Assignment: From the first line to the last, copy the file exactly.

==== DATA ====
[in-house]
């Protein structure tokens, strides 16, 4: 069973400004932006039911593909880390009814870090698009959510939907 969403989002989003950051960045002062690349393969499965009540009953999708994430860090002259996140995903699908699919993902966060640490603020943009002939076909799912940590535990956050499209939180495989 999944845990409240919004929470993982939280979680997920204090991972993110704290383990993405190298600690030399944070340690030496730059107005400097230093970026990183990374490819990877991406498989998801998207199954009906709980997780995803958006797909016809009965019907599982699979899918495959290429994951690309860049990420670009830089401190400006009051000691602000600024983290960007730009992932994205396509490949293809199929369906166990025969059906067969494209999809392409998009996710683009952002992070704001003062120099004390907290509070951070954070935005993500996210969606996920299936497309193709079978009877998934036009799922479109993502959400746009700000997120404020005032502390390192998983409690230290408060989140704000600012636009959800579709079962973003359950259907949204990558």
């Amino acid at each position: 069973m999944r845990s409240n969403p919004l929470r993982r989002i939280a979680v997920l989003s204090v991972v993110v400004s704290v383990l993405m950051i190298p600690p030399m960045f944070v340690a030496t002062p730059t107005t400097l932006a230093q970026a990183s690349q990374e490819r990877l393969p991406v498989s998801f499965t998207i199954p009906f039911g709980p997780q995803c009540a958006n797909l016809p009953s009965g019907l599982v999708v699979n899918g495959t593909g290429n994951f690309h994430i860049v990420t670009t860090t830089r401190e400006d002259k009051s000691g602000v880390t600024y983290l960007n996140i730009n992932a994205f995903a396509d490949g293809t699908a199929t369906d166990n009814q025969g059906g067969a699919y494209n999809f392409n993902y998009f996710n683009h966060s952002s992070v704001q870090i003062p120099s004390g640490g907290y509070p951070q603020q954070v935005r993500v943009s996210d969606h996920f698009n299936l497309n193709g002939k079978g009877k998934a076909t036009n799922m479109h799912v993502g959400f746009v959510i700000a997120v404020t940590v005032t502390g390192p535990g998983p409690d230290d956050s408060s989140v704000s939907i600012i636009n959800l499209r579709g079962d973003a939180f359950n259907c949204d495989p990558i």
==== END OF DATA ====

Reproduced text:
[in-house]
């Protein structure tokens, strides 16, 4: 069973400004932006039911593909880390009814870090698009959510939907 969403989002989003950051960045002062690349393969499965009540009953999708994430860090002259996140995903699908699919993902966060640490603020943009002939076909799912940590535990956050499209939180495989 999944845990409240919004929470993982939280979680997920204090991972993110704290383990993405190298600690030399944070340690030496730059107005400097230093970026990183990374490819990877991406498989998801998207199954009906709980997780995803958006797909016809009965019907599982699979899918495959290429994951690309860049990420670009830089401190400006009051000691602000600024983290960007730009992932994205396509490949293809199929369906166990025969059906067969494209999809392409998009996710683009952002992070704001003062120099004390907290509070951070954070935005993500996210969606996920299936497309193709079978009877998934036009799922479109993502959400746009700000997120404020005032502390390192998983409690230290408060989140704000600012636009959800579709079962973003359950259907949204990558």
């Amino acid at each position: 069973m999944r845990s409240n969403p919004l929470r993982r989002i939280a979680v997920l989003s204090v991972v993110v400004s704290v383990l993405m950051i190298p600690p030399m960045f944070v340690a030496t002062p730059t107005t400097l932006a230093q970026a990183s690349q990374e490819r990877l393969p991406v498989s998801f499965t998207i199954p009906f039911g709980p997780q995803c009540a958006n797909l016809p009953s009965g019907l599982v999708v699979n899918g495959t593909g290429n994951f690309h994430i860049v990420t670009t860090t830089r401190e400006d002259k009051s000691g602000v880390t600024y983290l960007n996140i730009n992932a994205f995903a396509d490949g293809t699908a199929t369906d166990n009814q025969g059906g067969a699919y494209n999809f392409n993902y998009f996710n683009h966060s952002s992070v704001q870090i003062p120099s004390g640490g907290y509070p951070q603020q954070v935005r993500v943009s996210d969606h996920f698009n299936l497309n193709g002939k079978g009877k998934a076909t036009n799922m479109h799912v993502g959400f746009v959510i700000a997120v404020t940590v005032t502390g390192p535990g998983p409690d230290d956050s408060s989140v704000s939907i600012i636009n959800l499209r579709g079962d973003a939180f359950n259907c949204d495989p990558i």